Beware, this is a geeky one 🤓.
Earlier this year, I updated my status on using the iPad as a computer. In that post I highlighted two obstacles: Ergonomics and Web Development. For the first issue, some of the problems were alleviated by (finally) getting proper mouse support, and the wonderful 'Magic Keyboard'. I had high hopes for external screen support (not just mirroring) at this year's WWDC in June, but it came and went without any news.
As for Web Development, you still can't run a webserver on the iPad, but, you can attach a Rasberry Pi! The latest incarnation of the Pi (#4) uses USB-C for its power source, allowing a single cable to connect the Pi to the iPad and get both data and power supply from it. This works particulary well with the Magic Keyboard, as you can power both devices through its USB-C port (which can do power, but not data), leaving the iPad's free to connect the Pi.
Obviously, any 'normal' computer easily run a webserver, but I really enjoy working on the iPad and tinkering, so wanted to see if it was possible. But why use an add-on piece of hardware, instead of SSHing into a remote server? For me the big advantage is file transfer. I can set up a Samba share on the Pi, and have those directories appear in the native Files app on the iPad. I can then edit text files in a code editor app rather than use terminal (VIM, Nano etc) or a browser-based instance of Visual Studio. Other assets like images can also be saved directly to the Pi via the iPadOS save dialog.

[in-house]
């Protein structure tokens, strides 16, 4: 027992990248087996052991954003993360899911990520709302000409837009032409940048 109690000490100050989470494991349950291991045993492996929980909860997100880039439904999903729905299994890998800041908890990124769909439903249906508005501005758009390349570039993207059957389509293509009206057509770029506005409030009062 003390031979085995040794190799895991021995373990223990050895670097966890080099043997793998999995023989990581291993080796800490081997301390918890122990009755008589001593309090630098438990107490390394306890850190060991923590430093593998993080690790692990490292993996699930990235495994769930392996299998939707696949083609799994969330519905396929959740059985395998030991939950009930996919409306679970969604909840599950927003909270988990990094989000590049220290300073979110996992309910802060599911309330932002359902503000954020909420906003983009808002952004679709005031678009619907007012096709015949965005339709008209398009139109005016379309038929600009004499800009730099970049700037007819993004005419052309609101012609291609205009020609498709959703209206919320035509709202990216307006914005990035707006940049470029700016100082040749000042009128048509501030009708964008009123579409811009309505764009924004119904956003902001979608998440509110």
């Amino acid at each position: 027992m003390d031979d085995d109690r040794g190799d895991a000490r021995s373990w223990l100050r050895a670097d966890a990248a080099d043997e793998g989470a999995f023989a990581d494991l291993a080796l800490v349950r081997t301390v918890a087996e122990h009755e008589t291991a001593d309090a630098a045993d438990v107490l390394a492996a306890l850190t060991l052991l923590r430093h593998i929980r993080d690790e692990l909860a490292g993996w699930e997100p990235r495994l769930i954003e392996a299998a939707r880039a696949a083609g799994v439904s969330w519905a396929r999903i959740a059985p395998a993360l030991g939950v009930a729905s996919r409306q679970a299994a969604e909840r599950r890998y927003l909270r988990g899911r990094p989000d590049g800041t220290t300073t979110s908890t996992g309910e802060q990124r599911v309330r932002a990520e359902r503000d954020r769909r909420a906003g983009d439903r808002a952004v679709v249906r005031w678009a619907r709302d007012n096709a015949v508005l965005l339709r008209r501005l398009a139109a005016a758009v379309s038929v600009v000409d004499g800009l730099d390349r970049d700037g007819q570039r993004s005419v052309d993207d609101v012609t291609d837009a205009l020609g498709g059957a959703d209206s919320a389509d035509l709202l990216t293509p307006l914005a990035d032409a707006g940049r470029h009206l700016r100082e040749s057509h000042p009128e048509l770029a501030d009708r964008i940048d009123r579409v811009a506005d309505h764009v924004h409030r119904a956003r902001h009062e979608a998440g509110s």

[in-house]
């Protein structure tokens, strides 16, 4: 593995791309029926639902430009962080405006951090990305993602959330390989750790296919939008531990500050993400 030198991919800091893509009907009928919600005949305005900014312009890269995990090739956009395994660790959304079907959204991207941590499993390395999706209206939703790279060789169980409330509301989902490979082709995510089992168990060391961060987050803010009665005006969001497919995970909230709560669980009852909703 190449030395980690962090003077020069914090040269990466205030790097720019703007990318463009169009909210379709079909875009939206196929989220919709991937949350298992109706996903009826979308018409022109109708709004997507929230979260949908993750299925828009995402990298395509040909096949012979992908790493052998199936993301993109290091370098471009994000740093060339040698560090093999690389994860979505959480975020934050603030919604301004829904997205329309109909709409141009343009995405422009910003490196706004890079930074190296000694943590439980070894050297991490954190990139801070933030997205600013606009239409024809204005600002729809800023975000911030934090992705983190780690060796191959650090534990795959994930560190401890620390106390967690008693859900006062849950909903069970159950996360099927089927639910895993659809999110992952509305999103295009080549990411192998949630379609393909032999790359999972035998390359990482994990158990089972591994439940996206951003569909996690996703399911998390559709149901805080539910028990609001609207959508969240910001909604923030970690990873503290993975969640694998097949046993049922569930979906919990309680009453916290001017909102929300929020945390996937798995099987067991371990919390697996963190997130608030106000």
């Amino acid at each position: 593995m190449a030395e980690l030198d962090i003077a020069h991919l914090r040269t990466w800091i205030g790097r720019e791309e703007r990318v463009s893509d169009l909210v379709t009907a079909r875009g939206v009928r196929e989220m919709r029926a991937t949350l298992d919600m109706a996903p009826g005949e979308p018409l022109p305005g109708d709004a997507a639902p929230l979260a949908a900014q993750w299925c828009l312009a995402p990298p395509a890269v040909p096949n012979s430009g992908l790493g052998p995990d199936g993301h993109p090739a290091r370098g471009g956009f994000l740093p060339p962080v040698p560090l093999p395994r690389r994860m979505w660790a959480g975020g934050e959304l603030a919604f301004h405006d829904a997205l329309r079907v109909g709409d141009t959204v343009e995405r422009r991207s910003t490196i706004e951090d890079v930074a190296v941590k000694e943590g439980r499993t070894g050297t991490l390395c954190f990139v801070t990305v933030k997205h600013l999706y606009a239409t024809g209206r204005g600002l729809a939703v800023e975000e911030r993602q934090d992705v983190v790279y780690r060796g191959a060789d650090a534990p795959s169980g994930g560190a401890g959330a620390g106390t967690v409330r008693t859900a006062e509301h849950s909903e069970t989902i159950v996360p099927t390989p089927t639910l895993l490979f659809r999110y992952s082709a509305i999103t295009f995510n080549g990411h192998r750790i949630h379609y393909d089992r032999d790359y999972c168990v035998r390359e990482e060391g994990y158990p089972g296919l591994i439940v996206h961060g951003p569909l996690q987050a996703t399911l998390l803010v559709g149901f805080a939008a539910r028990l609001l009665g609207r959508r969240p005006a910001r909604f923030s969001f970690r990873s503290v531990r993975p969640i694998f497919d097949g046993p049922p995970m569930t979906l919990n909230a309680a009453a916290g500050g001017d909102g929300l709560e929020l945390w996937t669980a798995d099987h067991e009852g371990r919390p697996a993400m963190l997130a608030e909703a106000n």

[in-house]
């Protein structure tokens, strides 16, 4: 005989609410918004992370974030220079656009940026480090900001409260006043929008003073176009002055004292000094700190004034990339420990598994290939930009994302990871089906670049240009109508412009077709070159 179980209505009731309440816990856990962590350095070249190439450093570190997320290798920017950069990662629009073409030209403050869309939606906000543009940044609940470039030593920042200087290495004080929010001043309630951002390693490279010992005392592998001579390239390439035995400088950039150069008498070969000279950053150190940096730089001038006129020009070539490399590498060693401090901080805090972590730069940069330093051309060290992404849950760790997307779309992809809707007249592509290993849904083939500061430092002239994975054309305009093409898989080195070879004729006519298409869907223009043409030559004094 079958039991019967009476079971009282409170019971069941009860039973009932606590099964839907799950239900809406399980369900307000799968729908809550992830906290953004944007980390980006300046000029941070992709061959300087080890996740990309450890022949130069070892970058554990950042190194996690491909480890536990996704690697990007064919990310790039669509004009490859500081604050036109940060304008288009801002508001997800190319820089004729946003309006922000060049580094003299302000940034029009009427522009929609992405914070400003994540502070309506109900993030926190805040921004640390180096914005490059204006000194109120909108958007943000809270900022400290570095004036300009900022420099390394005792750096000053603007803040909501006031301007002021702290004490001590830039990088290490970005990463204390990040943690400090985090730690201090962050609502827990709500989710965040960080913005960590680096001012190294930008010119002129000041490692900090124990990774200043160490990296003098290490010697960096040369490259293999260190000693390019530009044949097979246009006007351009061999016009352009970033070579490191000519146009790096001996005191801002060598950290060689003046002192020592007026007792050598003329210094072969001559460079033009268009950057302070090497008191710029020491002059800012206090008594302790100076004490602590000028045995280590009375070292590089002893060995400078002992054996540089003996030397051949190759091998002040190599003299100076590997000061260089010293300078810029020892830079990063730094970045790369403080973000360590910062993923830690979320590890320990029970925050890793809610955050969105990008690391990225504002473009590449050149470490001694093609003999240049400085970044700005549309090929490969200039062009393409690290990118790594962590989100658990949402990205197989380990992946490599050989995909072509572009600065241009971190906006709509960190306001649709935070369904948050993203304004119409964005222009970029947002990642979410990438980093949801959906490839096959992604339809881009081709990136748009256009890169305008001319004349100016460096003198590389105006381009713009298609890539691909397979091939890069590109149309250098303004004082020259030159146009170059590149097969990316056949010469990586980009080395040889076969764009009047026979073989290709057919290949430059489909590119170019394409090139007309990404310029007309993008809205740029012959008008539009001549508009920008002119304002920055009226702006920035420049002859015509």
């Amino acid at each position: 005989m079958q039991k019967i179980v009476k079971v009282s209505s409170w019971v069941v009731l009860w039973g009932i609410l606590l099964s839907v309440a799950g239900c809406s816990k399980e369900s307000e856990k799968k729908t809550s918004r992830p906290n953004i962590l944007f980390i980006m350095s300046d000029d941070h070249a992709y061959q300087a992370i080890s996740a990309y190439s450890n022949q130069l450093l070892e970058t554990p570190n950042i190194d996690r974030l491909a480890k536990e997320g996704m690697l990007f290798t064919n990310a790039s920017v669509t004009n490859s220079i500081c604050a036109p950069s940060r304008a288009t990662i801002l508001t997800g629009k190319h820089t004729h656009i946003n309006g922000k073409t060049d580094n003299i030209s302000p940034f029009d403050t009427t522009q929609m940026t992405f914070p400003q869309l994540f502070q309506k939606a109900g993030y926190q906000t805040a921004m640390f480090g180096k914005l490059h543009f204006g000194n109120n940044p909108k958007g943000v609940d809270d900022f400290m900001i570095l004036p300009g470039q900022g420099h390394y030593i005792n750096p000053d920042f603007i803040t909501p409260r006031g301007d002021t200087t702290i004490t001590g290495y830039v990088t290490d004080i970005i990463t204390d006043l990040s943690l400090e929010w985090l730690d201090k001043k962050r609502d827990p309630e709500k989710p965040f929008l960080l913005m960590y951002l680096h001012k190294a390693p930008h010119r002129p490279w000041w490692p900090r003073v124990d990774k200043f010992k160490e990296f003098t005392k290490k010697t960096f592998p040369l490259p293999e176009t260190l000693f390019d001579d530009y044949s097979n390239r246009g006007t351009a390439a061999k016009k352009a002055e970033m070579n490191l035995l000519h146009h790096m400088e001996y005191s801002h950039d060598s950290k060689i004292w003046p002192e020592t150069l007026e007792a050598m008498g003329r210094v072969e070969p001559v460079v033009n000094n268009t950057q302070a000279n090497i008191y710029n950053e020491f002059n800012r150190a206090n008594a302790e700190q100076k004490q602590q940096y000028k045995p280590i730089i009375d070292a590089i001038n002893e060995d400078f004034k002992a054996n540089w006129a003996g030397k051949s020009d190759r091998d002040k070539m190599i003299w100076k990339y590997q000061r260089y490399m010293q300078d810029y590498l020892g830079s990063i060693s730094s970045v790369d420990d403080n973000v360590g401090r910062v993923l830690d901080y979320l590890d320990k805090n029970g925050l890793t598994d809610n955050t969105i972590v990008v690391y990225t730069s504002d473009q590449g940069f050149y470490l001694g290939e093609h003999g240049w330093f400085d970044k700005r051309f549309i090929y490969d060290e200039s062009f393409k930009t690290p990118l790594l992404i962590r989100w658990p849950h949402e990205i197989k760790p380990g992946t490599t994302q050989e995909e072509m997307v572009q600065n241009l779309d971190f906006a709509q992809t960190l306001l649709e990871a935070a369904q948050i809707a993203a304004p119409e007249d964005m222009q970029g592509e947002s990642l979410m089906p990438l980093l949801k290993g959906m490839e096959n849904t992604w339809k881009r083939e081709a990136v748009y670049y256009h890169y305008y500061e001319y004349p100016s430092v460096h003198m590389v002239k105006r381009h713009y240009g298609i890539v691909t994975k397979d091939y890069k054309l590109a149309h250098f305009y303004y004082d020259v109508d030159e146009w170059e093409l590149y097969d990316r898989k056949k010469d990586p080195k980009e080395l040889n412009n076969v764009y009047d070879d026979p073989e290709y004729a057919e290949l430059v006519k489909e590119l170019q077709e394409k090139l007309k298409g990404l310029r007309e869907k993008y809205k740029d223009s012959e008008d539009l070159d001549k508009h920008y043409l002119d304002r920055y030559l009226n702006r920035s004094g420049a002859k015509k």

The Pi 4 is small and light (and if you could remove the redundant USB and ethernet ports it could be even smaller) and can be bought for as little as £34 for the 2gb memory option. I decided on the 4gb for a bit more oomph, and a nice aluminium case to protect it. Setting up the SD card on the Mac was super simple with the Rasberry Pi Imager app.
For the initial setup, you'll need a separate monitor, keyboard and mouse, but once configured you can attach over VNC (using the Screens app) and SSH. VNC is sluggish, but useful for some setting up tasks. You'll mostly want to use the command line to interact with the Pi though, which means using SSH. More on that later.
The first part of the process is to setup the Pi so that it can be used as an 'Ethernet Device' on the iPad. This has quite a few steps, but is very well documented over on MagPi Magazine's article. A summary of the process is:
- Setup the Pi as a USB device and give it a fixed IP
- Enable SSH
- Enable access over VNC
- Install Samba and setup a folder to share
These steps were more straightforward than I expected and took me about 30 mins. So far, so good! But here's where the instructions run out, and I still haven't setup the web server. There are a few more installations to do, but now I can access the Pi via SSH to do this. I tried out quite a few SSH apps, but they all suffer from a limitation where the connection will drop if it's in the background for longer than 20 seconds. If, like me, you spend a lot of time googling for shell commands to install things and then switching back to the terminal, you can find your connection has been lost and you have to start again.
The key here is the Blink Shell app, which supports Mosh (Mobile Shell), so that connections stay open. To make use of this, you first need to install Mosh on the Pi:
sudo apt-get install mosh